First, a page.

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Out of the EIGHTH BOOK of
CONNECTION to the former STORY.
Ovid, having told how Thefeus had freed Athens from the tribute of children, which was imposed on them by Minos king of Creta, by killing the Minotaur, here makes a digreffion to the ftory of Meleager and Atalanta, which is one of the most inartificial connections in all the Metamorphofes: for he only fays, that Thefeus obtained fuch honour from that combat, that all Greece had recourse to him in their neceffities; and, amongst others, Calydon; though the hero of that country, prince Meleager, was then living.
FROM him, the Caledonians fought relief;
Though valiant Meleagrus was their chief.
The caufe, a boar, who ravag'd far and near:
Of Cynthia's wrath, th' avenging minifter.
For Oeneus, with autumnal plenty bless'd,
In gifts to heaven his gratitude exprefs'd :
Cull'd fheaves, to Ceres; to Lyæus, wine;
To Pan, and Pales, offer'd sheep and kine;
And fat of olives, to Minerva's fhrine.
Beginning from the rural Gods, his hand
Was liberal to the powers of high command:
Each Deity in every kind was bless'd,
Till at Diana's fane th' invidious honour ceas'd.
Wrath touches ev'n the Gods; the queen of night,
Fir'd with disdain, and jealous of her right,
Unhonour'd though I am, at least, said she,
Not unreveng'd that impious act fhall be.
Swift as the word, she sped the boar away,
With charge on thofe devoted fields to prey.
No larger bulls th' Ægyptian paftures feed,
And none fo large Sicilian meadows breed:
His eye-balls glare with fire, fuffus'd with blood
His neck fhoots up a thickset thorny wood;
His briftled back a trench impal'd appears,
And ftands erected, like a field of spears.
Froth fills his chaps, he fends a grunting found,
And part he churns, and part befoams the ground.
For tusks with Indian elephants he strove,
And Jove's own thunder from his mouth he drove.
He burns the leaves; the fcorching blast invades
The tender corn, and shrivels-up the blades:
Or, fuffering not their yellow beards to rear,
He tramples down the fpikes, and intercepts the year.
In vain the barns expect their promis'd load,
Nor barns at home, nor reeks are heap'd abroad :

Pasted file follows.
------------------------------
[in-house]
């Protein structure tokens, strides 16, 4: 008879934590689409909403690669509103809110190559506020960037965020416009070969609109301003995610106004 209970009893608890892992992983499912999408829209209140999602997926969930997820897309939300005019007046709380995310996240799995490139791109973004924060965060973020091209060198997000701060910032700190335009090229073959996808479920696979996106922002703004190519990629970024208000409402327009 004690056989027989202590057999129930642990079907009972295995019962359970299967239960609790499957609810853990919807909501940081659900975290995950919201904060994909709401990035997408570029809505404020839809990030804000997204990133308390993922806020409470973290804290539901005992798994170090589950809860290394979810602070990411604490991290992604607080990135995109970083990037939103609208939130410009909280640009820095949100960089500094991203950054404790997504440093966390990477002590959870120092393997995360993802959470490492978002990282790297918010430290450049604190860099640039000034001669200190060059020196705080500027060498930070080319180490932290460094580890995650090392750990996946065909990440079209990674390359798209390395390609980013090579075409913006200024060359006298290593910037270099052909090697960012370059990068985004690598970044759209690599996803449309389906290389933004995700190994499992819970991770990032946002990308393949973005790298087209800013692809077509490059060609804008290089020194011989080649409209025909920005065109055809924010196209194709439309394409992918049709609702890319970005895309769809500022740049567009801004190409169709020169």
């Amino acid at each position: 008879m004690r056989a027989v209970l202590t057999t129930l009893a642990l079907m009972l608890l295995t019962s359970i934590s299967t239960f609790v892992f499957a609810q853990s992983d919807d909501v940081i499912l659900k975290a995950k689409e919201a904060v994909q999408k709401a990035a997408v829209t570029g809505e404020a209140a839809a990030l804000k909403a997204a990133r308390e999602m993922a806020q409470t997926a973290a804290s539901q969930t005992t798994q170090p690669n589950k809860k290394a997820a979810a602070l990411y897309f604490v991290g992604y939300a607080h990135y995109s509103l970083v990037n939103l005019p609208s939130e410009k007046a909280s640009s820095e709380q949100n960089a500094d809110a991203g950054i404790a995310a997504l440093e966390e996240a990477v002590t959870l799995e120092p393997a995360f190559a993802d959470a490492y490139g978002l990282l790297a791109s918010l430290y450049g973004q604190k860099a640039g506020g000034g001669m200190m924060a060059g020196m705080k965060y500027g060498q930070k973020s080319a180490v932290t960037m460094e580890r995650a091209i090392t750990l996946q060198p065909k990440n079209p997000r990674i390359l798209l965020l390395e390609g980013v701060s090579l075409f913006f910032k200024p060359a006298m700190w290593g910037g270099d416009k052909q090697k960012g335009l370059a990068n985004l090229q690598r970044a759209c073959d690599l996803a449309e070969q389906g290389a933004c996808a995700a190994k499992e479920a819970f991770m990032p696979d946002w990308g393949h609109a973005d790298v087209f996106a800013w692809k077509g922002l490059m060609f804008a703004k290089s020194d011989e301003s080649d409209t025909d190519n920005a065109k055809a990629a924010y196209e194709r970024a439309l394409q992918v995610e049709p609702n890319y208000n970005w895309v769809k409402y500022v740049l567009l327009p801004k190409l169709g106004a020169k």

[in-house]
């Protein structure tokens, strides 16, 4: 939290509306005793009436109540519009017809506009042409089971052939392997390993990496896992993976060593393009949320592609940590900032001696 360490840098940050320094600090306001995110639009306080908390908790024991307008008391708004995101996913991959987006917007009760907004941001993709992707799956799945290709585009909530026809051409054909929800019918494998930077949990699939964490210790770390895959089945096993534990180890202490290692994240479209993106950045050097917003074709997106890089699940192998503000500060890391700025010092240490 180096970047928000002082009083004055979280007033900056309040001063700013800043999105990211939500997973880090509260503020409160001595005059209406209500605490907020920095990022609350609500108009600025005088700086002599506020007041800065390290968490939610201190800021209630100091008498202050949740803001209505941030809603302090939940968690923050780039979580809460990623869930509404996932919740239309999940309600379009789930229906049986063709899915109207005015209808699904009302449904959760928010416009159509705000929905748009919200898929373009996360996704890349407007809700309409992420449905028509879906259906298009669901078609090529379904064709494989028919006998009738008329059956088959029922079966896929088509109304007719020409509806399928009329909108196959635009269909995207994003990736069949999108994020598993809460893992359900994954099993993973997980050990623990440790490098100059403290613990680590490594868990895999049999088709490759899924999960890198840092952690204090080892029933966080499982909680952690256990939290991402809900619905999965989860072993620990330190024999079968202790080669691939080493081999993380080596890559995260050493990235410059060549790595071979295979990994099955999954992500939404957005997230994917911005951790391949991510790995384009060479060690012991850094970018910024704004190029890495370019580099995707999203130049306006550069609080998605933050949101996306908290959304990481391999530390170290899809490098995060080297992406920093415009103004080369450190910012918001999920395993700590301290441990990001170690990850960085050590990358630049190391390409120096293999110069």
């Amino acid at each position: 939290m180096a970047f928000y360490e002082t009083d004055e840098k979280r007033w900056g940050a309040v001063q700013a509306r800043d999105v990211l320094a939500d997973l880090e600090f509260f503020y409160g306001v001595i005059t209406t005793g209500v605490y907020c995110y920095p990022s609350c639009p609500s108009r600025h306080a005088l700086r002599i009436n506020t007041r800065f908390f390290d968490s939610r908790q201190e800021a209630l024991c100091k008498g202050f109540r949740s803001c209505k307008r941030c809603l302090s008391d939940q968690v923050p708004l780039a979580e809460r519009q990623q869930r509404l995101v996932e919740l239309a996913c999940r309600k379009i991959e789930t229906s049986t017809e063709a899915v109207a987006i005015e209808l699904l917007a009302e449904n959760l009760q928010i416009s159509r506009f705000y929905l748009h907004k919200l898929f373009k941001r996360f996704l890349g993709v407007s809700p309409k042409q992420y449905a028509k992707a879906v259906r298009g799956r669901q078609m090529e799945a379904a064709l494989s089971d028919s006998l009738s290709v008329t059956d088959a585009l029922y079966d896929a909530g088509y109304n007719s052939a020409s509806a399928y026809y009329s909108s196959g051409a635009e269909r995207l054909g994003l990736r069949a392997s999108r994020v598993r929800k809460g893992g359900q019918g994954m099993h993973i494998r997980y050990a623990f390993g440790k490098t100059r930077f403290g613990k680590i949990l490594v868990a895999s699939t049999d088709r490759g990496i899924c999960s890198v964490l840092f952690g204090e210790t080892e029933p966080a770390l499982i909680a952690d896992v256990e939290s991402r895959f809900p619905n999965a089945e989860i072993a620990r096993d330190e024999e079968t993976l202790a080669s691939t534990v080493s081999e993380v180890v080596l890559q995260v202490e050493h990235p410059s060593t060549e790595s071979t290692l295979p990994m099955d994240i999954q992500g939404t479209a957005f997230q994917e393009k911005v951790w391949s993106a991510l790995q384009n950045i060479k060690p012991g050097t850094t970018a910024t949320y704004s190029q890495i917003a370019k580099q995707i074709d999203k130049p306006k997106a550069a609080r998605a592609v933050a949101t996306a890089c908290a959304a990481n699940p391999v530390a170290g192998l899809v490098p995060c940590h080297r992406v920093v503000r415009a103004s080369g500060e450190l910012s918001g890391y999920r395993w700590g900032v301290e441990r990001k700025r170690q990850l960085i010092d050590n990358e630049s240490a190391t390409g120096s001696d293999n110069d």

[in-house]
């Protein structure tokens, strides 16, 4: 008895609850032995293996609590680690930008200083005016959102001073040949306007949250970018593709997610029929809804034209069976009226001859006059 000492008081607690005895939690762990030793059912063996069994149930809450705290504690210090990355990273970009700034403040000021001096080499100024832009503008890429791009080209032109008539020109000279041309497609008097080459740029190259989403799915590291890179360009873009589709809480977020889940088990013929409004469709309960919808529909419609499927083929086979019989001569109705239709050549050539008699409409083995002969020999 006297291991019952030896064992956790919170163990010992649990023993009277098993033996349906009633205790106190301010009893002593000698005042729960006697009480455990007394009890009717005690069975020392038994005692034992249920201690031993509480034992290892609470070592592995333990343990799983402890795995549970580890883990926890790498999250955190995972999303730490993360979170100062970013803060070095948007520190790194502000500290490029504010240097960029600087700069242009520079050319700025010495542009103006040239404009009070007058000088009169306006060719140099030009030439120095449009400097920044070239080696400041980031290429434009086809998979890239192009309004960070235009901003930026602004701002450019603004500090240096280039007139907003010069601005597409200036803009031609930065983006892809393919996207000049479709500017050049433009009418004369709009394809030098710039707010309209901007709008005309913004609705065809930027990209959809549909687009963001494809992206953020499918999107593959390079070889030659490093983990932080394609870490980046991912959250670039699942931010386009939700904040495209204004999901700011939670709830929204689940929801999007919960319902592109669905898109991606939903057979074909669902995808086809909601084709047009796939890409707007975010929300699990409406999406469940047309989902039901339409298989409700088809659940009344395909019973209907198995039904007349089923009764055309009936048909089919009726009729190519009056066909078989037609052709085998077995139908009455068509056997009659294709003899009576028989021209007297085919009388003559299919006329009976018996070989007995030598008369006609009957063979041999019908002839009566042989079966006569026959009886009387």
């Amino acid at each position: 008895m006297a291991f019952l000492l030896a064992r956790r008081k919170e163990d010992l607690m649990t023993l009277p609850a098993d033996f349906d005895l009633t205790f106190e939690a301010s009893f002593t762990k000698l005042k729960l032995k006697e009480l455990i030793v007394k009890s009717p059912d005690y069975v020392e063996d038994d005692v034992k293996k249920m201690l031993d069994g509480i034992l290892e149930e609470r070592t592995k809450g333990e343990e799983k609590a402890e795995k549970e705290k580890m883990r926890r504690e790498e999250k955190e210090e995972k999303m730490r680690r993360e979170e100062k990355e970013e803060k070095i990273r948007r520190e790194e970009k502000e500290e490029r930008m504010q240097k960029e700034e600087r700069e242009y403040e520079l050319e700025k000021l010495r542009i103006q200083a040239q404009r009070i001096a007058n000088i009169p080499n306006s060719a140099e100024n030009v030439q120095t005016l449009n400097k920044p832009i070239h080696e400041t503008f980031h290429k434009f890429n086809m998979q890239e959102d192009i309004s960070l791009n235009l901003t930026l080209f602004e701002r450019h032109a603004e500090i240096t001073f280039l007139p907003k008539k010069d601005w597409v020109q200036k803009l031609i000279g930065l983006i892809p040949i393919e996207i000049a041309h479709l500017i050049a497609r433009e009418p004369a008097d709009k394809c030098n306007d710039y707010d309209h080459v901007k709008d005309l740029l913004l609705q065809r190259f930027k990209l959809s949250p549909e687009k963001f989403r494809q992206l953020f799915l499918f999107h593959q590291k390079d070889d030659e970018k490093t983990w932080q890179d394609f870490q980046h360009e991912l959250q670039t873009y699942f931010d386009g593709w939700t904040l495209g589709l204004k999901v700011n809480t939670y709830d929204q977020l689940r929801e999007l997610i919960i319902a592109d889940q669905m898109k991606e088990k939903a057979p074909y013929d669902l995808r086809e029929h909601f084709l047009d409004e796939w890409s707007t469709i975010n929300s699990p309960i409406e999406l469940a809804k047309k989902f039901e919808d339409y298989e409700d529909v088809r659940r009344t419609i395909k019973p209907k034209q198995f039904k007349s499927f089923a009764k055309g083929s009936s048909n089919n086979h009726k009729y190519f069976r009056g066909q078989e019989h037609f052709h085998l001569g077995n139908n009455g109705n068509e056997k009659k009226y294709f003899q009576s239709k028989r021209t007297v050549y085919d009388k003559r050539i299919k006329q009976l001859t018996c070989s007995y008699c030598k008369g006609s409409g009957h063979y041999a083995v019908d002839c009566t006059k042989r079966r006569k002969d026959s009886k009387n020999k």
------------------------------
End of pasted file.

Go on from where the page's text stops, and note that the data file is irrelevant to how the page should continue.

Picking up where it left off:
In vain the hinds the threshing-floor prepare,
And exercise their flails in empty air.
With olives ever green the ground is strow'd,
And grapes ungather'd shed their generous blood.
Amid the fold he rages, nor the sheep
Their fhepherds, nor the grooms their bulls can keep.
From fields to walls the frighted rabble run,
Nor think themselves fecure within the town:
Till Meleagrus, and his chofen crew,
Contemn the danger, and the praise pursue.
Fair Leda's twins, (in time to stars decreed)
One fought on foot, one curb'd the fiery fteed;
Then iffued forth fam'd Jason after these,
Who mann'd the foremost ship that fail'd the feas;
Then Thefeus join'd with bold Pirithous came:
A fingle concord in a double name :
The Theftian fons, Idas who fwiftly ran,
And Ceneus, once a woman, now a man.
Lynceus, with eagle's eyes and lion's heart;
Leucippus, with his never-erring dart;
Acaftus, Phileus, Phænix, Telamon,
Echion, Lelex, and Eurytion,
Achilles' father, and great Phocus' fon;
Dryas the fierce, and Hippafus the strong;
With twice old Iolas, and Neftor then but
Laertes active, and Ancæus bold;
Mopfus the fage, who future things foretold;
And t'other seer yet by his wife unfold.
A thousand others of immortal fame;
Among the reft fair Atalanta came,
Grace of the woods; a diamond buckle bound
Her veft behind, that elfe had flow'd upon the ground,
And shew'd her bufkin'd legs; her head was bare,
But for her native ornament of hair;
Which in a fimple knot was ty'd above,
Sweet negligence, unheeded bait of love!
Her founding quiver on her fhoulder ty'd,
One hand a dart, and one a bow fupply'd.
Such was her face, as in a nymph display'd
A fair fierce boy, or in a boy betray'd
The blushing beauties of a modeft maid.
The Caledonian chief at once the dame
Beheld, at once his heart receiv'd the flame,
With heavens averfe. O happy youth, he cry'd;
For whom thy fates reserve so fair a bride!
He sigh'd, and had no leisure more to say :
His honour call'd his eyes another way,
And forc'd him to pursue the now neglected prey.
There stood a foreft on the mountain's brow,
Which over-look'd the fhaded plains below,
No founding ax prefum'd those trees to bite ;
Coeval with the world, a venerable fight.
The heroes there arriv'd, fome fpread around
The toils, fome fearch the footsteps on the ground,
Some from the chains the faithful dogs unbound.
Of action eager, and intent on thought,
The chiefs their honourable danger fought:
A valley ftood below; the common drain
Of waters from above, and falling rain :
The bottom was a moift and marshy ground,
Whofe edges were with bending ofiers crown'd;
The knotty bulrush next in order stood,
And all within of reeds a trembling wood.